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New fraud schemes with Defence Ministry’s funds exposed

July 31, 2013, 12:13 UTC+3

The Investigative Committee is looking into these deals

1 pages in this article

The Kommersant business daily wrote about a new scandal involving commercial structures of Russia’s Defense Ministry. The main department for troops development GUOV terminated contracts with Stroiimpuls SMU-1 owned by diseased businessman from St. Petersburg Sergei Amelin and tries to return over 9 billion rubles in advance payments through court action, the daily wrote. Some of these funds had already been used to buy property earlier owned by armed forces from Oboronservis defense property services company.

The Investigative Committee is looking into these deals.

Stroiimpuls SMU-1 owned by Sergei Amelin, who died of heart attack on January 20, was one of GUOV’s biggest contractors. It reconstructed and built over 100 facilities for the armed forces, including Presidential Cadet Corps in Tyumen, the Defense Ministry’s central archive in Podolsk, campus of the Defense Ministry’s general headquarters in Moscow and the S.M. Budenny Military Academy of Communications in St. Petersburg.

According to GUOV, in 2010-2012 Stroiimpuls received 17.2 billion rubles in advance payments, of them 10.2 billion rubles have not been worked out. At the same time Teorema company, which was also controlled by Amelin, got 2.4 billion rubles from GUOV as a loan to buy buildings and land plots that were earlier owned by the Defense Ministry.

GUOV’s new management (the previous one was sacked last spring) decided to terminate contracts with Stroiimpuls and applied to courts demanding collection of advance payments.


United States modernizing Tajikistan’s army

On Tuesday Tajik President Emomali Rakhmon held talks with commander of the United States Central Command, General Lloyd James Austin to discuss modernization of the Central Asian republic’s armed forces and Afghan-Tajik border strengthening. The talks took place two days ahead of Rakhmon’s visit to Russia.

It turns into practice, when a U.S. representative pays a visit to Dushanbe accurately ahead of the Russian-Tajik talks, Nezavisimaya Gazeta wrote. Rakhmon’s yesterday talks and his upcoming visit to Moscow are overburdened with the upcoming presidential election in Tajikistan. In the conditions of a deep social and economic crisis that hits the republic Rakhmon hopes for the Kremlin’s support.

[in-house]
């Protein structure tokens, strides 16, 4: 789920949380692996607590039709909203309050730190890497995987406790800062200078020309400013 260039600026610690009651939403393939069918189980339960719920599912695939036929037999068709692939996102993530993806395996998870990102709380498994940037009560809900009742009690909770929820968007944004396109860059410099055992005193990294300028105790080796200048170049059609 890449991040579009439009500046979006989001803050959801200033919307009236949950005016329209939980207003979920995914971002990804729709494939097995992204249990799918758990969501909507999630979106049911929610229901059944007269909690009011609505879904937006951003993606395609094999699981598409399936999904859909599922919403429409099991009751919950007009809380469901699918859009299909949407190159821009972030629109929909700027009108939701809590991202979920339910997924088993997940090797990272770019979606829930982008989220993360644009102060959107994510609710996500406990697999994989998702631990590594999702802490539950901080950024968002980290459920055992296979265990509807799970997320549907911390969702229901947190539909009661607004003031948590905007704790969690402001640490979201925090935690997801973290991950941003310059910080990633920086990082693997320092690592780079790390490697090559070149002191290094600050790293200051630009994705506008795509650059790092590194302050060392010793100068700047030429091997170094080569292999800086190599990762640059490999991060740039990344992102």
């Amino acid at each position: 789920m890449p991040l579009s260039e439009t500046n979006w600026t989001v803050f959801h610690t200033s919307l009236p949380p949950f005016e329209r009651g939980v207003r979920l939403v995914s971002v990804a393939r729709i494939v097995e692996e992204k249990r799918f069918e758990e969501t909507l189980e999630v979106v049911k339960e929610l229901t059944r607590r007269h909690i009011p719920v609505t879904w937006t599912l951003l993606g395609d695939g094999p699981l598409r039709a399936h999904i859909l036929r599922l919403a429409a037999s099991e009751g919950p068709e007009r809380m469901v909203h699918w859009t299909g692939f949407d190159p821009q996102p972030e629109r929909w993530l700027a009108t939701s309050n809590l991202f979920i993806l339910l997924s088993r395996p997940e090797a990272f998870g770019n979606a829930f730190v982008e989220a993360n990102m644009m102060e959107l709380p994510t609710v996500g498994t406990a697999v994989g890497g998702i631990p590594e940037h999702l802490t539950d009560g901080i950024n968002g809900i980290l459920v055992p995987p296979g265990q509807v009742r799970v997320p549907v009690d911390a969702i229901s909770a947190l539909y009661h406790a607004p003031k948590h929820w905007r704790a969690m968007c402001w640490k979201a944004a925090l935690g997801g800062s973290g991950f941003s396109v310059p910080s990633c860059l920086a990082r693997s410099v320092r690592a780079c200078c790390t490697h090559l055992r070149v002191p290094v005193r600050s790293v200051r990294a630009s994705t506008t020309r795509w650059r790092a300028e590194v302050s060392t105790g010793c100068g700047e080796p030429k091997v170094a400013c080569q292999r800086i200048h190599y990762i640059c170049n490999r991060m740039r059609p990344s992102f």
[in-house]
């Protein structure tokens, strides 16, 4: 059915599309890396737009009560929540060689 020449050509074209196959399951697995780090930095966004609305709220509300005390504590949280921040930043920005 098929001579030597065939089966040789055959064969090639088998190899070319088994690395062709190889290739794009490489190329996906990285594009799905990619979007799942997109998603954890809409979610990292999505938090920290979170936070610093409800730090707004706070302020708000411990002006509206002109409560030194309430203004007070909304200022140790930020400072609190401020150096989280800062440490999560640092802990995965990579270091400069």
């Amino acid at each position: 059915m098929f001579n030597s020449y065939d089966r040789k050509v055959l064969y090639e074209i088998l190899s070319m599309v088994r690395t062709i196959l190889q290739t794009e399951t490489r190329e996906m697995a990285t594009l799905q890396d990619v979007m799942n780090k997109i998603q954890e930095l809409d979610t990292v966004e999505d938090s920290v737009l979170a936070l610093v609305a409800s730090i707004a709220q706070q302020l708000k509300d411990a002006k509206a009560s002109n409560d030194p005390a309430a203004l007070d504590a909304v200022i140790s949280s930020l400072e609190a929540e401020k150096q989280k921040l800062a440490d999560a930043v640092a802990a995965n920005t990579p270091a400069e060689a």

However, it will not dump support of Washington, if the latter stretches a helping hand, the daily noted. The more so this concerns the defense sector. The subject of talks remains unknown. On the one hand, this is the presence of Russia’s military base 201 in Tajikistan, which should be given an opportunity to use the Aini military airfield. On the other hand, this is the withdrawal of the military base, which is being pushed forward, and the handing over of the Aini airfield to the United States and NATO - possibly, through India’s mediation - and deployment of other military facilities of the Alliance’s member-states on Tajikistan’s territory.

Several years ago the U.S. opened its first training centre in Tursunzade, 45 kilometers of Dushanbe. It trains personnel for Tajikistan’s armed forces. At the same time the Central Asian republic’s army remains the region’s most purely equipped. Experts say combat readiness of Tajikistan’s armed forces is so low that they are unable to repel external threats on their own.


At the previous meeting with his Russian counterpart Vladimir Putin on the sidelines of the CSTO informal summit in Bishkek Emomali Rakhmon concerned over possible threat that would emanate from Afghanistan after the pullout of NATO’s troops requested Moscow to speed up the issuance of a 200-million-dollar loan. The latter promised to give it for the Tajik army’s modernization. But having received no prompt answer from Russia, Rakhmon started talks with the U.S.

At the meeting with U. S. General Lloyd James Austin the Tajik leader discussed regional security and the strengthening of the Afghan-Tajik border that the U.S. had de-facto been improving since 2005. He also focused on material and technical support for Tajikistan’s military and special units.

An expert for Central Asia and the Middle East, Alexander Knyazev, told Nezavisimaya Gazeta that “it appears that President Rakhmon has not grasped that the multi-vector policy is for strong and clever, while this does not concern his regime.”

The political scientist believes that Moscow should refrain from providing any guarantees to the Tajik president. “A real focus on Russia has not been seen in his policy for fifteen years, soon after Moscow helped him to come to power, to establish a truce with the opposition and to stop civil war,” he said. “It seems that the Russian side should work more with the Tajik opposition, the more so it has much more opportunities for this than Washington or London. But a circle of these opportunities is rapidly narrowing.”

Knyazev noted that Russia’s policy in relation to Tajikistan that strongly reminds the situation with neighboring Kyrgyzstan remains one-sided. “May be, Rakhmon will win this election through the use of force and administrative resource, but this does not mean that he will retain his presidential office for the whole seven-year period,” he said. “If Russia directly or indirectly demonstrates its support for Rakhmon, it will lose the Tajik society and this time, probably, forever.”

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